Reed and I were walking through the tailgate section of the Kansas State fans after the game to get to our car. We walked silently, still kind of in that zone where we just could not believe what had just happened. At first we were ranting and raving like the other ISU fans around us, but as the game continued and we watched it slip away via the refs, we all just stood there and looked at each other. Another “what the heck just happened”? So, like I was saying, we walked, not talking and then it started.
First, a couple of fans said to us, “Safe travels home.” We acknowledged them, thanking them for that.
Then a couple more fans slipped in next to us and walked with us. The conversation went like this:
“We are sure sorry for what just happened to your team. You lost the game because of the refs. We didn’t win this game by our team’s actions on the field. It was the refs that gave us this game.”
Wow! Never had that kind of a message from an opposing fan after a game that they just won.
Next couple of Kansas State fans, same statement. And that happened many times all the way to our car.
From the stadium, we needed to get something to eat. We stopped at a restaurant to eat. Sitting quietly at our table, we had about six different people approach us. We still had on our ISU cardinal and gold sweatshirts, so we stuck out like a sore thumb in the sea of Kansas State fans. Again, same message from their fans. Happy that they had won, but understood how they won and felt badly about it.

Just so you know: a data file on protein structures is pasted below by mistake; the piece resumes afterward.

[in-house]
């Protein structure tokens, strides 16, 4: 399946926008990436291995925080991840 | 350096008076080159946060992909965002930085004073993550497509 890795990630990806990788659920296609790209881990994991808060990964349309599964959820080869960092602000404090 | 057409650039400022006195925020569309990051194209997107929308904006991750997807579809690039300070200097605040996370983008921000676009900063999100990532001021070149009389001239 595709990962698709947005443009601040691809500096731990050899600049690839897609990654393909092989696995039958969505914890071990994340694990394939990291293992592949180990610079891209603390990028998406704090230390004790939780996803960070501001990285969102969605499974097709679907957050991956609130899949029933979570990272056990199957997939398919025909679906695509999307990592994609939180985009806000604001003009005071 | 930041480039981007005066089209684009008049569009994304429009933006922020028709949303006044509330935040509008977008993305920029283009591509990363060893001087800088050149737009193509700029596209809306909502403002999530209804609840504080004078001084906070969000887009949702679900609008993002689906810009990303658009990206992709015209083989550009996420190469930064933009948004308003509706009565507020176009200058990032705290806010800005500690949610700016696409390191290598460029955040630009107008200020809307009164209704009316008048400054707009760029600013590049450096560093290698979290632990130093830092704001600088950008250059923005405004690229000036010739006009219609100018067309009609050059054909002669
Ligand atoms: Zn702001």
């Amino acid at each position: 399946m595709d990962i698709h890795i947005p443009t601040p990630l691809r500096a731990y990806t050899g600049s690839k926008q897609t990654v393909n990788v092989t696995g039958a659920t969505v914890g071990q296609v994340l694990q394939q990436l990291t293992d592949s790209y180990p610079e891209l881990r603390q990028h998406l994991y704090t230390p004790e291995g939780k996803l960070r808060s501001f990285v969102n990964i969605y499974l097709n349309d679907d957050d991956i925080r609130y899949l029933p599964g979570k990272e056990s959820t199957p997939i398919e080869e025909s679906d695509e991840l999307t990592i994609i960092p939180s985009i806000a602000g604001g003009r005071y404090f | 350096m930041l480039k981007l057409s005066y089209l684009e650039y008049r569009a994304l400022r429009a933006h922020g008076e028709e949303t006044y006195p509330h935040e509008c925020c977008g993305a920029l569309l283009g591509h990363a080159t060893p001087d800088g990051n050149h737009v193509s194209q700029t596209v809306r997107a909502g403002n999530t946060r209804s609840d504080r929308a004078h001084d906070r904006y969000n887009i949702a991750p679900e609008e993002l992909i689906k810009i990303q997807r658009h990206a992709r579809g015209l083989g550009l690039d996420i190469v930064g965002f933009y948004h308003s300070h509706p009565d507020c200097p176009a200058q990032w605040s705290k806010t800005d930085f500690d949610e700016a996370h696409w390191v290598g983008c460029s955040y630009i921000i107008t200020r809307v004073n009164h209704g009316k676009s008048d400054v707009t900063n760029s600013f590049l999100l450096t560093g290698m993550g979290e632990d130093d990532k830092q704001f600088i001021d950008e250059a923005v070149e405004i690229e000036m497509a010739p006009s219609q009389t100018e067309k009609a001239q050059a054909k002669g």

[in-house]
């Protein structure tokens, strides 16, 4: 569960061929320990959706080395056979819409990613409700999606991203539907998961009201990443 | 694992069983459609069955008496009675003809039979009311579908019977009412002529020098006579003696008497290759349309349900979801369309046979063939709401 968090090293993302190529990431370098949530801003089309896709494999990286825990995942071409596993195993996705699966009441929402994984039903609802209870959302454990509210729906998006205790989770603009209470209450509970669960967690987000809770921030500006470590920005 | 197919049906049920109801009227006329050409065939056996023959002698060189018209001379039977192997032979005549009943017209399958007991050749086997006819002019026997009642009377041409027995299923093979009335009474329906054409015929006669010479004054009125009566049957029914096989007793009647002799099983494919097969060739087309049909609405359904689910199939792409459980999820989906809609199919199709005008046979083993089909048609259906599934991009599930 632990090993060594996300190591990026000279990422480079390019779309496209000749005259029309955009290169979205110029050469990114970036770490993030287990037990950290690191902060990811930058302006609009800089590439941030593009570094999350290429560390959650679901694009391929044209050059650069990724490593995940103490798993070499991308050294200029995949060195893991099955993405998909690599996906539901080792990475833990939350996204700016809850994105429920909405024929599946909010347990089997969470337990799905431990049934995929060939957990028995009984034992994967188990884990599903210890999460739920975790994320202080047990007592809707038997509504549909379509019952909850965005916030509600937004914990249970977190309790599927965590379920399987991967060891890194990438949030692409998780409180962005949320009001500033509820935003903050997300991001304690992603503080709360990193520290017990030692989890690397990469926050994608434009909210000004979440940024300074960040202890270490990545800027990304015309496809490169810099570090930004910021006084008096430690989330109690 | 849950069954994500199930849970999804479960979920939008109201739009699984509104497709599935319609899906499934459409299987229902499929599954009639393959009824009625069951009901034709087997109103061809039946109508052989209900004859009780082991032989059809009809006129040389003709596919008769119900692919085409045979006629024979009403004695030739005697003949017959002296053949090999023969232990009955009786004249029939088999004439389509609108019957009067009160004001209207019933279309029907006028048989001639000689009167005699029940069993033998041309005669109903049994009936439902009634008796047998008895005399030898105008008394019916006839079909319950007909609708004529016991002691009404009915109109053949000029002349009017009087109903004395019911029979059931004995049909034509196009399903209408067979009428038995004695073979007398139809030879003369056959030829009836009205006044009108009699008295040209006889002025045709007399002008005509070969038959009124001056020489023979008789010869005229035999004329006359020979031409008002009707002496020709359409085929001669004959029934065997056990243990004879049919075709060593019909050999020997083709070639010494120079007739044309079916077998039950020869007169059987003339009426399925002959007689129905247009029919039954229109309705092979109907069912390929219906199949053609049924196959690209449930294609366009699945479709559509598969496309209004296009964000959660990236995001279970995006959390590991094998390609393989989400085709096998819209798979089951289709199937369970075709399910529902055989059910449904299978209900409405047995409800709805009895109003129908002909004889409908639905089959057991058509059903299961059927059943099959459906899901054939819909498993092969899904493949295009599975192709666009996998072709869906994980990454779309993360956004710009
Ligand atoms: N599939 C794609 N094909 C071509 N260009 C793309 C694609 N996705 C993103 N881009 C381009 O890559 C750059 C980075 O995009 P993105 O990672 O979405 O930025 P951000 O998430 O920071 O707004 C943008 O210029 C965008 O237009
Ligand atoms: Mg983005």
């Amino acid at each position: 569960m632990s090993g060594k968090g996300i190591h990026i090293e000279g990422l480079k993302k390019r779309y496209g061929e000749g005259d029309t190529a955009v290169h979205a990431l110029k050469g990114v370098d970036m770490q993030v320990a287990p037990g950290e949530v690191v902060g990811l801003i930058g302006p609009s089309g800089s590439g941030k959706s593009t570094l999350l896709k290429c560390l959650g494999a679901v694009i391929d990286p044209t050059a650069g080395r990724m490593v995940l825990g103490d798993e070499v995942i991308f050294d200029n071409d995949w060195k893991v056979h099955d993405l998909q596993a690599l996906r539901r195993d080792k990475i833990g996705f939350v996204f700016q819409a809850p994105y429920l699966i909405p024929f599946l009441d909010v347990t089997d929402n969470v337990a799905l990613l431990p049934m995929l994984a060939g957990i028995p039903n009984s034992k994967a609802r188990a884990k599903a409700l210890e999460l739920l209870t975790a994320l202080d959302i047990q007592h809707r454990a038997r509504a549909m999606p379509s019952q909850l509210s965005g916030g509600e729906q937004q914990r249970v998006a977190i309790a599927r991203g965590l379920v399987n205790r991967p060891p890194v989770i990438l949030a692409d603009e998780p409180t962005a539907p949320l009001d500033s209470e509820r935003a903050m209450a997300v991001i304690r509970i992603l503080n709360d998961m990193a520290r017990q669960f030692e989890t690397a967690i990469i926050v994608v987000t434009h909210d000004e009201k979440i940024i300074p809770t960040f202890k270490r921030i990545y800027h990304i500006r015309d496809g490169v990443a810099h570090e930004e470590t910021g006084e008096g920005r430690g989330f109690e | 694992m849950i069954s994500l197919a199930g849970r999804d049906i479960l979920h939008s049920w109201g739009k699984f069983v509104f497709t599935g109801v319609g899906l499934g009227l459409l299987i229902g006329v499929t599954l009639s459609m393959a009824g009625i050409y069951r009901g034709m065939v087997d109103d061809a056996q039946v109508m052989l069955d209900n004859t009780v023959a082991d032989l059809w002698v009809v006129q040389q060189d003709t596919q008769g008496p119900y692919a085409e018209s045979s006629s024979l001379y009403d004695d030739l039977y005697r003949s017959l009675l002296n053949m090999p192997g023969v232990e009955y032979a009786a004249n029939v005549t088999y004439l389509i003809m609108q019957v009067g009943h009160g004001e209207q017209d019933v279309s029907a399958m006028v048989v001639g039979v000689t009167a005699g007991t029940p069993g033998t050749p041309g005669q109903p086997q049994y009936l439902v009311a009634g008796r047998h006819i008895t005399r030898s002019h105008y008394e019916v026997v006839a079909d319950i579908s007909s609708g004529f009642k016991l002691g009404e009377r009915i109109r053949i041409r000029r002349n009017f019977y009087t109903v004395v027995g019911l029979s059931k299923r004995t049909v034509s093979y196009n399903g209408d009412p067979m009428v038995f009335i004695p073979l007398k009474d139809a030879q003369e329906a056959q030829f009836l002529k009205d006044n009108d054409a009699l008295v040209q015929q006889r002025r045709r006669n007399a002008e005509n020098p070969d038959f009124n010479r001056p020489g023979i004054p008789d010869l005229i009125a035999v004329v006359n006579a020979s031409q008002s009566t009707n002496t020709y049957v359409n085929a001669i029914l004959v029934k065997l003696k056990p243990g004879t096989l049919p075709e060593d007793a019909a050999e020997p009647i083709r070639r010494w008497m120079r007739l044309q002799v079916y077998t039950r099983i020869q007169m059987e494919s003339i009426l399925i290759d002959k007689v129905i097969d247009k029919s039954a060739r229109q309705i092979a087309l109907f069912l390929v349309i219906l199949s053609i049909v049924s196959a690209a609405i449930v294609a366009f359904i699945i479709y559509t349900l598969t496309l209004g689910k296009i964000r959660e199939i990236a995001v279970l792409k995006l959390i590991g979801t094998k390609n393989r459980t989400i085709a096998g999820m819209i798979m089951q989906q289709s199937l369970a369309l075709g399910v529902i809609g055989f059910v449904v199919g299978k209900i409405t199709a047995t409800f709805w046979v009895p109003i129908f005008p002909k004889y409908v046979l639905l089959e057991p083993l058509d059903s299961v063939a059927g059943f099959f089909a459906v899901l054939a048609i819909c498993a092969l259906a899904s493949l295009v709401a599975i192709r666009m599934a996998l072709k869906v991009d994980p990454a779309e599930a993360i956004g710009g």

Then Sunday morning, checking out of our hotel, the desk clerk asked if we were Iowa State fans. Not sure if it was the ISU sweatshirts or that we were from Iowa.
Yes, of course, ever true to ISU.
She went on to say that was all the talk Sunday morning and she was sure sorry that the refs had taken that game away from us.
Nice lady, but didn’t bring the win to our side.
I guess my theory is that it was a good game. A 20-19 loss isn’t the end of the world. Our team played pretty darn good football. I don’t feel that we were outcoached or even outplayed. It’s just hard to beat a pack of refs too. For whatever reason they made or didn’t make the calls that they should have I will never know. And at this point it’s a done deal.
I have a son that played college football. It’s a very stressful thing for a mom. It’s a very emotional thing for a mom. They play their best most of the time and they play their hearts out. You could see that on this ISU team this year. They were coached by one of the best and they were such fun to watch get better and better.
So now what? Practice starts again on Friday. The team will be getting ready for a bowl game that will be announced this weekend. They deserve it.
They Choose Greatness. Even before this team set foot inside of Jack Trice Stadium, I stood on the field one day a couple years ago and then told Coach Campbell that I could feel the greatness coming off that gridiron and that whomever comes to ISU to play football for him was choosing greatness.
Remember how it has been said that it’s not if you win or lose the game, it’s how it is played that counts. I guess that would be a good analogy for the 20-19 loss against Kansas State.
It is what it is.